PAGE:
Dessert first, but not sugar. When used in moderation, sugar enhances flavor, provides `structural integrity, and satiates the appetite at the end of a meal. If you are looking for gargantuan, saccharinely sweet desserts, you will not find them here.
When used in abundance, sugar dulls flavor and helps manufacturers mask the use of low-quality ingredients. Our goal is to deliver larger than life flavor, use high quality local ingredients, celebrate the cultural abundance of America, and share our inner joy with you, our neighbors.
Our founder, Tanya Ponder, landed in New York seven years ago, and while she originally hails from the bucolic hills surrounding Arkansas' Buffalo National River, she has since cut her teeth in several of NYC’s finest restaurants including Daniel, Marea, Empellon and Jean-Georges. The Sundae Fundae menu reflects her preference for the contemporary American South, a sprinkling of French techniques, and a well-traveled international flair for flavor.
Initially, this may sound contradictory, but her childhood diet consisted of a mish-mash of Influences (Mexican, Tex-Mex, Cajun, Creole, southern comfort and California Cuisine). Her early adulthood included travel all over North & Latin America, Europe and the Middle East. Today she intuitively draws from all those experiences and bakes form the heart. She is just as comfortable with peanut butter as she is tahini; she is equally at ease with creme anglaise as she is with the now passé foams; and most importantly, she earnestly wants you to enjoy your food.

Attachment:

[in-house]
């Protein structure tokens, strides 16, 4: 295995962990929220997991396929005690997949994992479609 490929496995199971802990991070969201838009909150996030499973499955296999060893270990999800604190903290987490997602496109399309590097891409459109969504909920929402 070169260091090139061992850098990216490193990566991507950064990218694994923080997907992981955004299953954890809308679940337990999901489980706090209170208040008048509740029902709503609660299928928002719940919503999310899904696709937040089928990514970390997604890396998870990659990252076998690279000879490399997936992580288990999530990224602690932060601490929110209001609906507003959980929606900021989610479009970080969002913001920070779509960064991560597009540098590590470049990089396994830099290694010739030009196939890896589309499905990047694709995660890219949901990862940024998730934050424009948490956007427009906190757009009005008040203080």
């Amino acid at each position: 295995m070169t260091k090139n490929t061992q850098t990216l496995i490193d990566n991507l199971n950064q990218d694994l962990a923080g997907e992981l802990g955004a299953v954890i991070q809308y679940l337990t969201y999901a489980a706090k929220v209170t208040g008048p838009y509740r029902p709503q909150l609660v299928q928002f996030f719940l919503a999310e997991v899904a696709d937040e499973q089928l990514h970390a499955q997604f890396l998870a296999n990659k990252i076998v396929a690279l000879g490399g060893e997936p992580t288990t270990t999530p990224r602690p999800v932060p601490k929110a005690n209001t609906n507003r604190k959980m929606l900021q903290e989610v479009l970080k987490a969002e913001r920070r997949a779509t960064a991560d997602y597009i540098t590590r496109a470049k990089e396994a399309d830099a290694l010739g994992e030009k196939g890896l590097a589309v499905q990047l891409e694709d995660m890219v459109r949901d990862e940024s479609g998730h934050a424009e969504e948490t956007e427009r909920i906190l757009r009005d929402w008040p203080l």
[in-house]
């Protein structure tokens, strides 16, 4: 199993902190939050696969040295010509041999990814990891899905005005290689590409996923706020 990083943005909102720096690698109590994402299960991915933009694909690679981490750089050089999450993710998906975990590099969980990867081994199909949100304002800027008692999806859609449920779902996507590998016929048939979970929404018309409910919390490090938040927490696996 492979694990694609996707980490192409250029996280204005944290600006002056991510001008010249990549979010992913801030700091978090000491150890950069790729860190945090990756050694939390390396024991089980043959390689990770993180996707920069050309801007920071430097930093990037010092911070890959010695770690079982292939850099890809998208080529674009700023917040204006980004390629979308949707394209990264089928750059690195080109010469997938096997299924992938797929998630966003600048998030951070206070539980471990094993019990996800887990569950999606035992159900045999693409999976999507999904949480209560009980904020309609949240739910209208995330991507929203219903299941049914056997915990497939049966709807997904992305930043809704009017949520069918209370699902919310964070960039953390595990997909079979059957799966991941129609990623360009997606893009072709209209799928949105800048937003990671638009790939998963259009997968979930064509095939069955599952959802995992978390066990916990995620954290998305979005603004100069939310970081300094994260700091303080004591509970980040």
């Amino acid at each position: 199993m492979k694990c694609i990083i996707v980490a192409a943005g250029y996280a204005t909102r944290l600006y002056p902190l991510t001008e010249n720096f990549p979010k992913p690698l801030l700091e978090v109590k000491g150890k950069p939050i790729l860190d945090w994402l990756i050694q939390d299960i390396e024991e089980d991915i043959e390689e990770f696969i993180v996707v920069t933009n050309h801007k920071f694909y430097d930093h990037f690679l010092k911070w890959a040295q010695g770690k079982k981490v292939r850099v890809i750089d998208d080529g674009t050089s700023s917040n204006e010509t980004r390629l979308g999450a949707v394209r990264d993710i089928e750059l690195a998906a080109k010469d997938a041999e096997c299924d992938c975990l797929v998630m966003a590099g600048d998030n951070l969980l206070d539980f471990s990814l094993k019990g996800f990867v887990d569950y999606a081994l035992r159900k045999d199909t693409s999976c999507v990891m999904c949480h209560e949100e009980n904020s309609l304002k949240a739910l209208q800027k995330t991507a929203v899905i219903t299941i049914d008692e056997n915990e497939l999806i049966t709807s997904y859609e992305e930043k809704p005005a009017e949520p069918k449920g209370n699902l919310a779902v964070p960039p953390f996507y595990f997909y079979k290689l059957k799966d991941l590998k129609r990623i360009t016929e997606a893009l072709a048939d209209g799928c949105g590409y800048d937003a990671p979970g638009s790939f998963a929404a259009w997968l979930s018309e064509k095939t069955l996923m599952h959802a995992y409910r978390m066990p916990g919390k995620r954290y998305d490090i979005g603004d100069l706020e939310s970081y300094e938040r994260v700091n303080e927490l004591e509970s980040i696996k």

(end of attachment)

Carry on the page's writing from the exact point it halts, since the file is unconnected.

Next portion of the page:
A Dash of Sentiment
Nearly all my childhood memories involve the kitchen: initially at my mom’s or my grandmothers’ knees, and eventually—daringly—on my own. From my dad’s mom, I learned how to make my first lemon meringue pie as well as how to stretch a dollar in the kitchen; my mom’s mom taught me the importance of French influence in cooking and that butter makes almost everything better. From my mom, I learned countless firsts, and when she tired of tripping over me in the kitchen, I went to the yard to make mud pies.
My favorite ‘toybox’ in the entire house was a collection of baking supplies from her grandmother, who had immigrated from Croatia. I experienced many failures in my early years: brick like biscuits at age 10 (a travesty for a southern girl!), soupy pastry cream at 11, and deflated cream puffs at 12. I also distinctly remember heading into the kitchen after Saturday morning cartoons to make the same cheese soup I witnessed on Rescue Rangers.
I did not have all the necessary equipment or ingredients, but I did not let that stop me…the substitutions of American cheese singles and a microwave lead to results that were nothing short of disastrous! Happily, failure equals lessons learned and not a reason to quit.
Today, it’s safe to say that both my baking skills and inspirational sources have improved dramatically (well…maybe not the inspiration, I still love my cartoons and slapstick humor >.<)! However, after seven years of learning from some of the city’s finest chefs, my goal is to combine my newfound skill set with a hearty sense of humor and a bit of awe over the abundance of creativity this world is constantly churning (pun intended!).